Eventually, Plato created his own school, The Academy in Athens. Founded in 385 BCE, it’s considered to be among the first Western institutions to offer higher learning. Students who attended The Academy learned topics like philosophy, of course, but also astronomy, math, biology, and political theory. Plato continued to head The Academy until his death, but its teachings continued until 529 CE when Justinian I, the Emperor, decided to close it due to his belief that it was a threat to Christianity.
7. Life at the Academy
Plato’s Academy was nothing even close to what we know as universities these days–except for the whole learning aspect. You see, there was no tuition. Anyone who wanted to learn there could, and didn’t have to worry about being able to afford it. Donations and presents from parents of the students were what kept the Academy running, while students themselves were encouraged to be celibate and live simply (nope, that doesn’t sound like college either). Generally, students stayed for four years, though the famous Aristotle was more of a perpetual student of the Academy, staying there for 20 years!
6. Let’s Talk About It
Most of Plato’s works take the form of dialogues. They’re exactly what they sound like, too; just conversational pieces. He wrote Laches about courage, Lysis about friendship, and Charmides, which talks about common sense, just to name a few. Altogether, his dialogues basically formed what his philosophical teachings would be when he got to his Academy.
5. Death Is But the Next Great Adventure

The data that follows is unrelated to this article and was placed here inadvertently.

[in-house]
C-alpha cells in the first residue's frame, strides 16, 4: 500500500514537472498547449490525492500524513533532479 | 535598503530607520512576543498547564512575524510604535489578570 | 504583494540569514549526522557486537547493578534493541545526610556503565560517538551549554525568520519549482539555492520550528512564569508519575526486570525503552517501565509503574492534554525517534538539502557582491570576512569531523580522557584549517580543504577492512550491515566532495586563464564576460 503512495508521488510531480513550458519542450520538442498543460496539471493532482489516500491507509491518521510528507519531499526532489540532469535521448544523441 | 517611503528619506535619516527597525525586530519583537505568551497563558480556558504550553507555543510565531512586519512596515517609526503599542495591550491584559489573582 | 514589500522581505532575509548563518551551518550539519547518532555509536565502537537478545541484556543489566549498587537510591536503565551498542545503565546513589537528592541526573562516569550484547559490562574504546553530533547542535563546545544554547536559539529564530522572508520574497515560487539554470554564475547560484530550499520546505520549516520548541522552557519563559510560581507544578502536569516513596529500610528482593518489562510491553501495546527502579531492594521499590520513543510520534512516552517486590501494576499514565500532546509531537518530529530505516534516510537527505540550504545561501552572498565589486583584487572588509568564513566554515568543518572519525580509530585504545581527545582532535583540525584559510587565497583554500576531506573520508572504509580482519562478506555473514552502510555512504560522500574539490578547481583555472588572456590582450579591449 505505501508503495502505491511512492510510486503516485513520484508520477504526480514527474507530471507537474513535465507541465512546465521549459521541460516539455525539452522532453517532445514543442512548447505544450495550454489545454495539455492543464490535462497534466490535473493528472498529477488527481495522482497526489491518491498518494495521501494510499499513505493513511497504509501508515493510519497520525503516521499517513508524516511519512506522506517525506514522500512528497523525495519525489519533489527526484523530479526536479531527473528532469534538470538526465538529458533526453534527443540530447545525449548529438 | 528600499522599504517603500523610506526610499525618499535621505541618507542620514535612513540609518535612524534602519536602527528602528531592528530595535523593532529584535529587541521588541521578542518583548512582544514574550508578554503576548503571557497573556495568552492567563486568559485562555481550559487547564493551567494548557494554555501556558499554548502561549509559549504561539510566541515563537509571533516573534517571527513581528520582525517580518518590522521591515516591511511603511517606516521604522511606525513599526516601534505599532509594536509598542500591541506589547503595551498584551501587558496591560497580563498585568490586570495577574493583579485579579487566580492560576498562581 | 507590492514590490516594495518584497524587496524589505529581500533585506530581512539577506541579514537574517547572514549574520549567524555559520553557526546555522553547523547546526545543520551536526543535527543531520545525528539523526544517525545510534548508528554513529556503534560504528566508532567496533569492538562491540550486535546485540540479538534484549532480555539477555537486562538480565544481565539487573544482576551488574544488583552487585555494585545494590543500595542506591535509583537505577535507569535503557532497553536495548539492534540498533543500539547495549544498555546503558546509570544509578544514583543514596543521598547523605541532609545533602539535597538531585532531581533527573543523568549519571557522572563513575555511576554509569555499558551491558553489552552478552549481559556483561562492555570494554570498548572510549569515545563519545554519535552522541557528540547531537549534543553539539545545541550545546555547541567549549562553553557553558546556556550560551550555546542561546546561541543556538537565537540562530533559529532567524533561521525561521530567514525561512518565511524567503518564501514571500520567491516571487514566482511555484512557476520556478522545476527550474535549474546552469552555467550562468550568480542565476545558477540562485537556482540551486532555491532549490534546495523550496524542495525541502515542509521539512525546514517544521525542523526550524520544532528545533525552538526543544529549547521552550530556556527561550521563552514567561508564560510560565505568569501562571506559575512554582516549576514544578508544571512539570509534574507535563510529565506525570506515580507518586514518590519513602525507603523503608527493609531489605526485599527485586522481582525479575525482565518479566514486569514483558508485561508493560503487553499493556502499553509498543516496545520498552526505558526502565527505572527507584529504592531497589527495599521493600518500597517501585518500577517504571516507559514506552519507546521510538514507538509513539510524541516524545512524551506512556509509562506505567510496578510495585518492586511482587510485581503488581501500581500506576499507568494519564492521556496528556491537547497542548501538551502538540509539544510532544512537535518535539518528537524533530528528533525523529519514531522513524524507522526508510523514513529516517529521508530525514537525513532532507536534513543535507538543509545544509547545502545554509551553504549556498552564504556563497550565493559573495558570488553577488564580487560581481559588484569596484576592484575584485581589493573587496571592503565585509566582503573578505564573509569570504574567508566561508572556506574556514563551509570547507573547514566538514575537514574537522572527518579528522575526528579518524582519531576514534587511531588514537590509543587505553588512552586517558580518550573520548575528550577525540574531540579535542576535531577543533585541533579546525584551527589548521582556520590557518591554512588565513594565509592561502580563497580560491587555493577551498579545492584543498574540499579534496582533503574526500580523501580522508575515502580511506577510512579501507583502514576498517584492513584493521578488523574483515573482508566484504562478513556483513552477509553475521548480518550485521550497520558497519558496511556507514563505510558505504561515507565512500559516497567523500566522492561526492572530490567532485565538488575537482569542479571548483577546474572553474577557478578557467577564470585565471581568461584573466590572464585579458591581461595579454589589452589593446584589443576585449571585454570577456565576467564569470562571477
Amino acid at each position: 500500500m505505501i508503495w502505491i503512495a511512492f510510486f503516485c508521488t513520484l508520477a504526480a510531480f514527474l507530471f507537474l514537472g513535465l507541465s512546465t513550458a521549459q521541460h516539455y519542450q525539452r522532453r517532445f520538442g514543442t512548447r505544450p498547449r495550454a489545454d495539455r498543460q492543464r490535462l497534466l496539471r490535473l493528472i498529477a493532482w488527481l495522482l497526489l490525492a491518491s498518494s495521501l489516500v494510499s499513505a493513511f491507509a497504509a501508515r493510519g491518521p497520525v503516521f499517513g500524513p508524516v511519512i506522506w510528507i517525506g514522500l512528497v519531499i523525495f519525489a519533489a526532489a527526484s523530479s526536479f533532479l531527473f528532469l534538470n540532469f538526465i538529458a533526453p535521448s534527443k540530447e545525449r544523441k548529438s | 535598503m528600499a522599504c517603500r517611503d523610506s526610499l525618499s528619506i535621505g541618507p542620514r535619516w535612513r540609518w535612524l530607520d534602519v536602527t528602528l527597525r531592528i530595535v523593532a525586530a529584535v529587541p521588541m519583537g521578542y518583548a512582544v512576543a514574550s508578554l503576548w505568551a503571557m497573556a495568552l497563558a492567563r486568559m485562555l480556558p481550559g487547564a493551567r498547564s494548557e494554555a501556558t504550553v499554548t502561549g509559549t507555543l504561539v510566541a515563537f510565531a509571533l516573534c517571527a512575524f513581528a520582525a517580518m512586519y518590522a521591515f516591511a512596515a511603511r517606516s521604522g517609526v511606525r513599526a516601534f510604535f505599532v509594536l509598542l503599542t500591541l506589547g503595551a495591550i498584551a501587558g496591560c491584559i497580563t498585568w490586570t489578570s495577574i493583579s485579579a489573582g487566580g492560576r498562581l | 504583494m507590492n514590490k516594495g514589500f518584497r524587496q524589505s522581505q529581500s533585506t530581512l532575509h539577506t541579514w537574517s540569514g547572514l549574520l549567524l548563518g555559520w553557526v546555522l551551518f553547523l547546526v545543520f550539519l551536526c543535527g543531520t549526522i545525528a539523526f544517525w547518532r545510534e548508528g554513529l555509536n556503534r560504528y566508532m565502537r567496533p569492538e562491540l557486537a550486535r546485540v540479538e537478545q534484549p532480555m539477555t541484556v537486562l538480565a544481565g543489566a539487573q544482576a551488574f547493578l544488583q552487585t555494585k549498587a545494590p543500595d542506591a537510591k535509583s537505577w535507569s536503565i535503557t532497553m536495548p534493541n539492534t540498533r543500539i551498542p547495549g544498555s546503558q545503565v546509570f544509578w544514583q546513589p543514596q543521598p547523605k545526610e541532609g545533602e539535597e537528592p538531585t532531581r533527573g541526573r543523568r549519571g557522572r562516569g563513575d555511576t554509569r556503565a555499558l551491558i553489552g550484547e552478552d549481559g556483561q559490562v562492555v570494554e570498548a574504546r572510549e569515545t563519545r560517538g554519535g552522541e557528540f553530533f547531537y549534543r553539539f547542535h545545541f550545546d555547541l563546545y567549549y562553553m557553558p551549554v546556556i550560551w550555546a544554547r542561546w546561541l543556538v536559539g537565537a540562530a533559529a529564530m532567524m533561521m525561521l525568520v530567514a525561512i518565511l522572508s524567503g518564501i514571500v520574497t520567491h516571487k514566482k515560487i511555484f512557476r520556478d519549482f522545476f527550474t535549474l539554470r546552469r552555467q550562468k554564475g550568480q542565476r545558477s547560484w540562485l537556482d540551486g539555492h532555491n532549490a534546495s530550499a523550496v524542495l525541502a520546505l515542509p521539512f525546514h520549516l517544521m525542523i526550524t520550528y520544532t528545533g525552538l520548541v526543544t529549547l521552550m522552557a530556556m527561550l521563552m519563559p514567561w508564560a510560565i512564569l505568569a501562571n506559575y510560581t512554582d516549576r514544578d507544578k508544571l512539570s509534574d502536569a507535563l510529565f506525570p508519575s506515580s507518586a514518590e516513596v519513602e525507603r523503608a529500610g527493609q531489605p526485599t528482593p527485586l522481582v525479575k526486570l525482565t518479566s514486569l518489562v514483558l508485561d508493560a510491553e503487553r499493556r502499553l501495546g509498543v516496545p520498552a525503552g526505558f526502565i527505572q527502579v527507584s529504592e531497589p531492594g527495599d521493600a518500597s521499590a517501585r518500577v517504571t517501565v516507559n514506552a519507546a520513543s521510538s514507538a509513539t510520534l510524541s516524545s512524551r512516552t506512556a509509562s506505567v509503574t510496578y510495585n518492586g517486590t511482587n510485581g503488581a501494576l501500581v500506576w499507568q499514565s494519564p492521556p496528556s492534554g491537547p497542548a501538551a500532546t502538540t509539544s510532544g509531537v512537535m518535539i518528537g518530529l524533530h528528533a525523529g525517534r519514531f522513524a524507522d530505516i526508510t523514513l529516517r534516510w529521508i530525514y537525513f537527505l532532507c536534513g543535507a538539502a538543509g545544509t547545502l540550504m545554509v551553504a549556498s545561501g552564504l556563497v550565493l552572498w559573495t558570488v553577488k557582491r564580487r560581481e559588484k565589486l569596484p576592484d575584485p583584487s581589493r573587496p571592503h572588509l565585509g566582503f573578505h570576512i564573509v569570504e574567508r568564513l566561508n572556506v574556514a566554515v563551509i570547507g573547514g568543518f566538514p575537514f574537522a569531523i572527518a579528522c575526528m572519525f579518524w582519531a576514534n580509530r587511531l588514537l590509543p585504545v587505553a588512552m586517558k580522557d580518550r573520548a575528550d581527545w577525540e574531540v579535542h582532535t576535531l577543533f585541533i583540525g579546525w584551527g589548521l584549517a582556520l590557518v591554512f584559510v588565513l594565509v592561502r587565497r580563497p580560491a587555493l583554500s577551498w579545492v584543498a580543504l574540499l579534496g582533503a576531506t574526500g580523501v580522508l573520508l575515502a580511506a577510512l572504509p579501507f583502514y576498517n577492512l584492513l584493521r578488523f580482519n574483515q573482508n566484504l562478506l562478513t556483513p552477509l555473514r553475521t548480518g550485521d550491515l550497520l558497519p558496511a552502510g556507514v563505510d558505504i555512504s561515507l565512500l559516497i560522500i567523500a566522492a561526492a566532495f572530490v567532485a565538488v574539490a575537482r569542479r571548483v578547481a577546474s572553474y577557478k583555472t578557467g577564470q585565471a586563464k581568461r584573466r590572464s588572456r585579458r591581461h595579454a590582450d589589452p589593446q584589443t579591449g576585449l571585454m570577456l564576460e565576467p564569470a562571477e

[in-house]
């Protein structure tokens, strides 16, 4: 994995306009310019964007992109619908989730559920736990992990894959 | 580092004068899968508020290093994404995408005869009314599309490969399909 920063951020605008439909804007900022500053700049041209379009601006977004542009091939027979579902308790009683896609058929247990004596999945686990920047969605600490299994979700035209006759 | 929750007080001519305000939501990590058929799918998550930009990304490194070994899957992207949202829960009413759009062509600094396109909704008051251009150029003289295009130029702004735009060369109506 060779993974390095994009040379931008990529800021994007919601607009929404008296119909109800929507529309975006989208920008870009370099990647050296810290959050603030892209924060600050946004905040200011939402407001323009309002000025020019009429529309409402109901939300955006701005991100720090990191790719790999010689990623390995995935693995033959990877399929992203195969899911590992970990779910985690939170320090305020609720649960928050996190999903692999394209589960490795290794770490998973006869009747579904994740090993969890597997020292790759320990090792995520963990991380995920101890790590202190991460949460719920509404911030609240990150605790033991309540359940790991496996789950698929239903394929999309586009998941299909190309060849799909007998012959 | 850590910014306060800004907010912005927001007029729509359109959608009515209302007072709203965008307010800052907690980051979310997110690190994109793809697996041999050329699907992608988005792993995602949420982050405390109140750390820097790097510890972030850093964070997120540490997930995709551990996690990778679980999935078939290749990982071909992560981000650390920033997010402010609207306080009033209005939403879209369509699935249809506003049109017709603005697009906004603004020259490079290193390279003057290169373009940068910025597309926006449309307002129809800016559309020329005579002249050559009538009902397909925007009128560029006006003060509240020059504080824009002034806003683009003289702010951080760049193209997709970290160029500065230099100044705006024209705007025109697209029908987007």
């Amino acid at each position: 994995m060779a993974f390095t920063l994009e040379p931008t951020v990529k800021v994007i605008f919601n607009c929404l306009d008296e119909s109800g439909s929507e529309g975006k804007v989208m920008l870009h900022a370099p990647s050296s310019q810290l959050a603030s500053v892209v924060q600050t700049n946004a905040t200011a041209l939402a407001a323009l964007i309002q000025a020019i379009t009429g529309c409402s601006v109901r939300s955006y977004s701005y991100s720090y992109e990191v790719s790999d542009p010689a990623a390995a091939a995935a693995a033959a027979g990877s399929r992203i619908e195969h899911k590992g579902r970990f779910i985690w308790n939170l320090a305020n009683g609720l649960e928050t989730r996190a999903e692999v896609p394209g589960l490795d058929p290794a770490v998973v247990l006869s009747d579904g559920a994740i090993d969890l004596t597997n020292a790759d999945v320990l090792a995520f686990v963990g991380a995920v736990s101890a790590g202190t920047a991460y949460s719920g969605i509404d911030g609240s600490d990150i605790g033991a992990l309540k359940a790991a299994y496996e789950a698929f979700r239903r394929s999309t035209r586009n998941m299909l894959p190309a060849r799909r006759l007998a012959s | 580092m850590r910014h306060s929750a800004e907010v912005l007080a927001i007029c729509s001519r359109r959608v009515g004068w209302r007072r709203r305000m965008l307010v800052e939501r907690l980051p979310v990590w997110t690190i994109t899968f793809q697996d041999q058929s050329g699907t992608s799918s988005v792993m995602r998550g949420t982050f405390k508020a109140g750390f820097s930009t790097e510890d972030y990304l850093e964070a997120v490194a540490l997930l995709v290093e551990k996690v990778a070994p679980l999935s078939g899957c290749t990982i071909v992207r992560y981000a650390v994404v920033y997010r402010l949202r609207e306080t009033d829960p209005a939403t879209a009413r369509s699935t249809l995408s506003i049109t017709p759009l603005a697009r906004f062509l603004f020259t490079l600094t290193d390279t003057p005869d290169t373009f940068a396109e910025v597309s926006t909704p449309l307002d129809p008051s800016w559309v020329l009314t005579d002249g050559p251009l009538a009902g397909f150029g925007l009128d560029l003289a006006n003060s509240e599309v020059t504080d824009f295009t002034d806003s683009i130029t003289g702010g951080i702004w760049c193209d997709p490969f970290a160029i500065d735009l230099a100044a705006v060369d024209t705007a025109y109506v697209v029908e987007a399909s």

Plato had some pretty interesting ideas about death and what happens to us when we die. He introduced the idea that we reincarnate and have immortal souls. Plato believed that souls that were good and full of knowledge could gain access to higher planes within the universe. Not only did he believe that people had souls, but he also considered the constellations to have them as well!
4. Soldier of Greece
The philosopher actually served as a soldier during the Peloponnesian War between 409 and 404 BCE. In the conflict, the Spartans defeated the Athenians and an oligarchy was put in place. Eventually, democracy came back, and Plato considered a life in politics, and who can say how much a man with his mind could have shaped the Athenian government? Had he stuck with this plan, the history of Greece, and the Western World as a whole, might have been extremely different. So what changed his mind? Well, Socrates was executed in 399 BCE over political disputes, so Plato turned his focus to philosophy instead.
3. The Wrestler Emerges
Considering he was a soldier, it may not be surprising to discover that Plato was a wrestler! As far as we know, it was just in his youth, but we wonder if he could have had the chops to make it as a pro in our day.
2. Is That Even Your Real Name?
There’s some suggestion that his real name wasn’t even Plato, but Aristocles. Some historians argue that Plato was the first-born son, and in that time first-born Greek sons were generally named after their grandfathers–in this case, Aristocles. Some sources say that he gained the nickname “Plato” from his wrestling coach, in reference to his imposing figure, as the word platon means “broad.” That’s right, Plato was essentially the Hulk Hogan of his time.
1. The Family We Choose
One of Plato’s own family, an uncle named Critias, was a leader of the Thirty Tyrants, a group of merciless rulers from Athens. When the Spartans were victorious over Athens, the Thirty Tyrants were put in power. This government even tried to convict Athenians of crimes committed during the war, and even Plato’s mentor Socrates got pulled into things. Socrates was told to go arrest one particular man, but he refused. In Plato’s work Apology, he argues that Socrates only had his own life spared because the Thirty Tyrants were overthrown in the nick of time.